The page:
The Human Firewall

There are four critical components to building a truly effective human firewall:

  1. Performing Baseline Testing. The program starts by using simulated phishing attacks to determine a baseline of how phish-prone your business is. This will help you know where you stand and what you need to improve upon. After all, “you can’t manage what you don’t measure.” Information is key, and it’s how you improve things.
  2. Training All Users. This step involves providing current, on-demand, and engaging interactive content that includes common scenario-based exercises, traps, and hacking demonstrations. Training should be integrated into the new hire onboarding process and also should be an ongoing effort. Furthermore, training should not be limited by a person’s title or rank: It needs to be given to everyone.
  3. Phishing Your Users. The best programs provide a way to test your users on a recurring basis via fully automated and ongoing simulated phishing attacks and topical templates. Even when testing shows that susceptibility has decreased, continue testing anyway. This helps to keep security front of mind for employees and also gives IT staff a way to analyze and adjust their tactics to improve them over time.
  4. Managing by Results. Much like the concept of “wash, rinse, repeat,” it’s important for organizations to test, fine tune the results, and repeat based on the new information.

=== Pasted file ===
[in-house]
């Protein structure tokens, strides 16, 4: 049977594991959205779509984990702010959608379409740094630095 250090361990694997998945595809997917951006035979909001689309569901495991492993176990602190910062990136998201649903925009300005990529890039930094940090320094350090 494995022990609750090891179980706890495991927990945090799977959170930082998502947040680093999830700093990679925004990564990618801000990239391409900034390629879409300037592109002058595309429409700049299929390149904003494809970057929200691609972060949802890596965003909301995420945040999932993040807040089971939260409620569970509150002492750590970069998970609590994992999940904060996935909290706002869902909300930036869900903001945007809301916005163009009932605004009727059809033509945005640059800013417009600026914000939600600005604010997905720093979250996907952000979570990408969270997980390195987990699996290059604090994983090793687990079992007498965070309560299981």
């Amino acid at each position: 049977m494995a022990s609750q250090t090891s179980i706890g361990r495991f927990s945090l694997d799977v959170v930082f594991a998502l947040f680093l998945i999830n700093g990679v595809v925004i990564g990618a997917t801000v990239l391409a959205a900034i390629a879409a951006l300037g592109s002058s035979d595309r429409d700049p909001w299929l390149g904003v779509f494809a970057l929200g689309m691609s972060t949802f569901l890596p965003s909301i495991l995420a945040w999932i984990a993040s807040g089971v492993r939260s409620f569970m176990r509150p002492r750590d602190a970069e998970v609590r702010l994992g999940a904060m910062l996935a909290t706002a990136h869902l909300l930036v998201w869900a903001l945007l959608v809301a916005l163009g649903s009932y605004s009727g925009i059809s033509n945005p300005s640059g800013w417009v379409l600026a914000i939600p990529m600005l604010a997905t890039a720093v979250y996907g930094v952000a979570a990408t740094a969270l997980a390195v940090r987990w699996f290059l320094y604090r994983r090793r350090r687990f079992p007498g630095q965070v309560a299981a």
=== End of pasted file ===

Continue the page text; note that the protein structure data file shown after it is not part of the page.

Employee Password Protection

Password security is a crucial to your organization’s security as well. While having a strong password that combines characters, capitalizations, and numbers is excellent, it won’t matter if users recycle their password between different accounts. Research by Keeper Security shows that the overwhelming majority of surveyed users are doing precisely that. The survey of 1,000 users showed that 87% of users between the ages of 18 and 30 share or reuse their passwords between multiple accounts, as do 81% of people age 31 and above.

Implementing and enforcing an effective password policy will help to protect the integrity and security of your organization’s data and other resources. This kind of policy outlines rules and roles of responsibilities including how passwords are managed, such as via a password management system, and how access to that system is managed.

Be sure to provide copies of the email policy to employees and have them read and sign it. This provides an additional layer of legal protection for your business should employee password carelessness create a vulnerability in your security.

You can read about this and other cybersecurity areas of concern in our new eBook “The CFO’s Guide to Cybersecurity.” 

What are you doing to build a “human firewall” at your organization? Share your thoughts and experiences in the comments section below or send me an email to chat about the topic more in depth.  

CFO'S GUIDE TO CYBERSECURITY

Author

Craig Pollack

Craig Pollack

Craig is the Founder & CEO of FPA Technology Services, Inc. Craig provides the strategy and direction for FPA, ensuring its clients, business owners, and key decision makers leverage technology as efficiently and effectively as possible. With over 25 years of experience building the preeminent IT Service Provider in the Southern California area, Craig is one of the area’s leading authorities on how small to mid-sized businesses can best secure and leverage their technology to achieve their business objectives.